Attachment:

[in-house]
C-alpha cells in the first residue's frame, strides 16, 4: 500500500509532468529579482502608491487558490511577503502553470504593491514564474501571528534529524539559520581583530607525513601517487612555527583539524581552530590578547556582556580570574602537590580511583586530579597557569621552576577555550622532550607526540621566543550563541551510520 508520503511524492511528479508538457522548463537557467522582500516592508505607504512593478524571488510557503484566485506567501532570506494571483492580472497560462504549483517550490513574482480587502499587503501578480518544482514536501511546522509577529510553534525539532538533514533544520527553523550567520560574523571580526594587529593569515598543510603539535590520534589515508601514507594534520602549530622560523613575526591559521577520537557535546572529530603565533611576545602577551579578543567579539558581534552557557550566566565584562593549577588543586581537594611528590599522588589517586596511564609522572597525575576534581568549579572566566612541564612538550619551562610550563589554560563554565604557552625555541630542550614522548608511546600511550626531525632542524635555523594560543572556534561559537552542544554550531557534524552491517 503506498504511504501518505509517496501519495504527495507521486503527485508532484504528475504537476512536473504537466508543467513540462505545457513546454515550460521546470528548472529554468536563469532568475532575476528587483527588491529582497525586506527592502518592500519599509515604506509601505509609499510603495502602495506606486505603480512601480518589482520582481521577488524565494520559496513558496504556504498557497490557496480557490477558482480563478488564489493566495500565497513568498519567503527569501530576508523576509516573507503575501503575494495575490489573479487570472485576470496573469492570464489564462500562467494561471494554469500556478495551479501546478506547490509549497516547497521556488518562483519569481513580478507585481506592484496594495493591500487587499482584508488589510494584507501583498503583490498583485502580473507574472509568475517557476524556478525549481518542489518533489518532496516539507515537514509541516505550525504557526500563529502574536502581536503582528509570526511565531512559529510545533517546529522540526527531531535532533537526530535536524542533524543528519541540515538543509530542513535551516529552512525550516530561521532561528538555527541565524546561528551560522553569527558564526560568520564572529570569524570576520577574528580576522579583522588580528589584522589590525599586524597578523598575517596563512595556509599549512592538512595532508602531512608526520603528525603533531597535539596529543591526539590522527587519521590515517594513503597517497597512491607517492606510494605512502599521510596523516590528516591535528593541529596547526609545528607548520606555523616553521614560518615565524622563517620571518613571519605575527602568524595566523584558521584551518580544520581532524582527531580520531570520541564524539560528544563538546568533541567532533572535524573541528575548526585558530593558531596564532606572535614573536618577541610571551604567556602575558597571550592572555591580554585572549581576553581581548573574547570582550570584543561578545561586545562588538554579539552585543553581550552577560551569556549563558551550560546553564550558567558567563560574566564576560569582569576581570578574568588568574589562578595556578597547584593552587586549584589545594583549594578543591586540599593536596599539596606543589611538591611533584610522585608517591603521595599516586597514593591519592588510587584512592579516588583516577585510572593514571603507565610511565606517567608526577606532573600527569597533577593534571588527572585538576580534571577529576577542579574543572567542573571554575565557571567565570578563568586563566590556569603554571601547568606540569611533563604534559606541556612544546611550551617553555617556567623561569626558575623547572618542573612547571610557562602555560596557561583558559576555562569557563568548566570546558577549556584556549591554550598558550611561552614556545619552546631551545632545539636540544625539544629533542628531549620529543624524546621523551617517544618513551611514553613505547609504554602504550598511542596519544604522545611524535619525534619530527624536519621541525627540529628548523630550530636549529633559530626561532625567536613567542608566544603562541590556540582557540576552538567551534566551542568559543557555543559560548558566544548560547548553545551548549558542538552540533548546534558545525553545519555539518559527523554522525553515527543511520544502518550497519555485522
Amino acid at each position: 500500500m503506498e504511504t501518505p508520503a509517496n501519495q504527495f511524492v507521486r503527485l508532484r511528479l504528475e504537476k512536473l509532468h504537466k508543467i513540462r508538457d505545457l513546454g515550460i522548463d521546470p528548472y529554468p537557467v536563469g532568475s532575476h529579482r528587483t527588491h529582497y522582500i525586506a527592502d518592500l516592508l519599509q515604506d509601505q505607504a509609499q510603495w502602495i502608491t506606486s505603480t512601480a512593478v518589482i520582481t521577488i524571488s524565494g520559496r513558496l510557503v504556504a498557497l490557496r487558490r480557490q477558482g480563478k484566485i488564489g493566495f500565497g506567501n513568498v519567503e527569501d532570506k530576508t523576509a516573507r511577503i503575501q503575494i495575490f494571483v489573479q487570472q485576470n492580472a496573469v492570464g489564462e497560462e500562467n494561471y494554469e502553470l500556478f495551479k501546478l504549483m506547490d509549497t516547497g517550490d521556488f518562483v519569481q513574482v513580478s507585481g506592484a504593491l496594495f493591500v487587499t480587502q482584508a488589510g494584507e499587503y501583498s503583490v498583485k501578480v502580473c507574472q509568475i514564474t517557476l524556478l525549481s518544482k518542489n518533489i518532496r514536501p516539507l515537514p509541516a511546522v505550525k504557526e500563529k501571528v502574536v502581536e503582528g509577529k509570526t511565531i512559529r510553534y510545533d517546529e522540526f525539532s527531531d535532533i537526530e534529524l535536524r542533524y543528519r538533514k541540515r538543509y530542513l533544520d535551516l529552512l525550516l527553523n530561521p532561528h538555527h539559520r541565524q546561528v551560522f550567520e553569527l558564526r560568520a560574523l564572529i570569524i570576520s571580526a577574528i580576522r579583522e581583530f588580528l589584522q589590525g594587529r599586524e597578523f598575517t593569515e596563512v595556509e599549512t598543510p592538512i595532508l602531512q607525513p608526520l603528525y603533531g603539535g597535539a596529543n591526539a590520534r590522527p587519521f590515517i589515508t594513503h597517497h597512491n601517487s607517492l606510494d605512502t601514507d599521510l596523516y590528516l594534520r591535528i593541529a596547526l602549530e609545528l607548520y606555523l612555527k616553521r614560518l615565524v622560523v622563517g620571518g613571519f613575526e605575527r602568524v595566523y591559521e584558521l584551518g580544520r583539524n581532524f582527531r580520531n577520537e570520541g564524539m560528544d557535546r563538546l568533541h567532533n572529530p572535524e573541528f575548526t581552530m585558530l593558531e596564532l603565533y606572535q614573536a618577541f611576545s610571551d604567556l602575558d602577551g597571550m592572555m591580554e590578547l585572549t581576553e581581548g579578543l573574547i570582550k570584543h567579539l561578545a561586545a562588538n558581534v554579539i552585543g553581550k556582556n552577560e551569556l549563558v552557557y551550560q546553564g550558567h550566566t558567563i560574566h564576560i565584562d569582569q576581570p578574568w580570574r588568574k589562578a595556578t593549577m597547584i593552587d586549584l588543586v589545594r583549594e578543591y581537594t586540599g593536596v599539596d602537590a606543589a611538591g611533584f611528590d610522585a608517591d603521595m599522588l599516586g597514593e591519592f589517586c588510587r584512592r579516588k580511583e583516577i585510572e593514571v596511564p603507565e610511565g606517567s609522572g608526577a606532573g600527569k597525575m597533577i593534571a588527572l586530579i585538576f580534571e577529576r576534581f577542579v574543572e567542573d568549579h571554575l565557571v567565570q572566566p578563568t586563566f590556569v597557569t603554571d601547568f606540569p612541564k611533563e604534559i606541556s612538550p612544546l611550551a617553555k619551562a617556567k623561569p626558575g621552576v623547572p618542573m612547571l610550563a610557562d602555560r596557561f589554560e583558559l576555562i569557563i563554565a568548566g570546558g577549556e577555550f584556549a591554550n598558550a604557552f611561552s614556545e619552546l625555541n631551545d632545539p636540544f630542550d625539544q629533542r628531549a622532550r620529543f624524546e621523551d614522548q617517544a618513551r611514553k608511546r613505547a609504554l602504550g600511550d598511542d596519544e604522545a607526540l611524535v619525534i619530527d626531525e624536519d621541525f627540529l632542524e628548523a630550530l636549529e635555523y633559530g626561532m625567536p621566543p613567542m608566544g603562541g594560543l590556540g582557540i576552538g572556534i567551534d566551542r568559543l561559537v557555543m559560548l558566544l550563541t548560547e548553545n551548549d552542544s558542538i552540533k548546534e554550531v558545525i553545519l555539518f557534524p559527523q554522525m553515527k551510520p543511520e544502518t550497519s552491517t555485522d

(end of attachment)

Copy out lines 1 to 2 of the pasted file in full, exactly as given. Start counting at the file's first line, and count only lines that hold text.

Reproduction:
[in-house]
C-alpha cells in the first residue's frame, strides 16, 4: 500500500509532468529579482502608491487558490511577503502553470504593491514564474501571528534529524539559520581583530607525513601517487612555527583539524581552530590578547556582556580570574602537590580511583586530579597557569621552576577555550622532550607526540621566543550563541551510520 508520503511524492511528479508538457522548463537557467522582500516592508505607504512593478524571488510557503484566485506567501532570506494571483492580472497560462504549483517550490513574482480587502499587503501578480518544482514536501511546522509577529510553534525539532538533514533544520527553523550567520560574523571580526594587529593569515598543510603539535590520534589515508601514507594534520602549530622560523613575526591559521577520537557535546572529530603565533611576545602577551579578543567579539558581534552557557550566566565584562593549577588543586581537594611528590599522588589517586596511564609522572597525575576534581568549579572566566612541564612538550619551562610550563589554560563554565604557552625555541630542550614522548608511546600511550626531525632542524635555523594560543572556534561559537552542544554550531557534524552491517 503506498504511504501518505509517496501519495504527495507521486503527485508532484504528475504537476512536473504537466508543467513540462505545457513546454515550460521546470528548472529554468536563469532568475532575476528587483527588491529582497525586506527592502518592500519599509515604506509601505509609499510603495502602495506606486505603480512601480518589482520582481521577488524565494520559496513558496504556504498557497490557496480557490477558482480563478488564489493566495500565497513568498519567503527569501530576508523576509516573507503575501503575494495575490489573479487570472485576470496573469492570464489564462500562467494561471494554469500556478495551479501546478506547490509549497516547497521556488518562483519569481513580478507585481506592484496594495493591500487587499482584508488589510494584507501583498503583490498583485502580473507574472509568475517557476524556478525549481518542489518533489518532496516539507515537514509541516505550525504557526500563529502574536502581536503582528509570526511565531512559529510545533517546529522540526527531531535532533537526530535536524542533524543528519541540515538543509530542513535551516529552512525550516530561521532561528538555527541565524546561528551560522553569527558564526560568520564572529570569524570576520577574528580576522579583522588580528589584522589590525599586524597578523598575517596563512595556509599549512592538512595532508602531512608526520603528525603533531597535539596529543591526539590522527587519521590515517594513503597517497597512491607517492606510494605512502599521510596523516590528516591535528593541529596547526609545528607548520606555523616553521614560518615565524622563517620571518613571519605575527602568524595566523584558521584551518580544520581532524582527531580520531570520541564524539560528544563538546568533541567532533572535524573541528575548526585558530593558531596564532606572535614573536618577541610571551604567556602575558597571550592572555591580554585572549581576553581581548573574547570582550570584543561578545561586545562588538554579539552585543553581550552577560551569556549563558551550560546553564550558567558567563560574566564576560569582569576581570578574568588568574589562578595556578597547584593552587586549584589545594583549594578543591586540599593536596599539596606543589611538591611533584610522585608517591603521595599516586597514593591519592588510587584512592579516588583516577585510572593514571603507565610511565606517567608526577606532573600527569597533577593534571588527572585538576580534571577529576577542579574543572567542573571554575565557571567565570578563568586563566590556569603554571601547568606540569611533563604534559606541556612544546611550551617553555617556567623561569626558575623547572618542573612547571610557562602555560596557561583558559576555562569557563568548566570546558577549556584556549591554550598558550611561552614556545619552546631551545632545539636540544625539544629533542628531549620529543624524546621523551617517544618513551611514553613505547609504554602504550598511542596519544604522545611524535619525534619530527624536519621541525627540529628548523630550530636549529633559530626561532625567536613567542608566544603562541590556540582557540576552538567551534566551542568559543557555543559560548558566544548560547548553545551548549558542538552540533548546534558545525553545519555539518559527523554522525553515527543511520544502518550497519555485522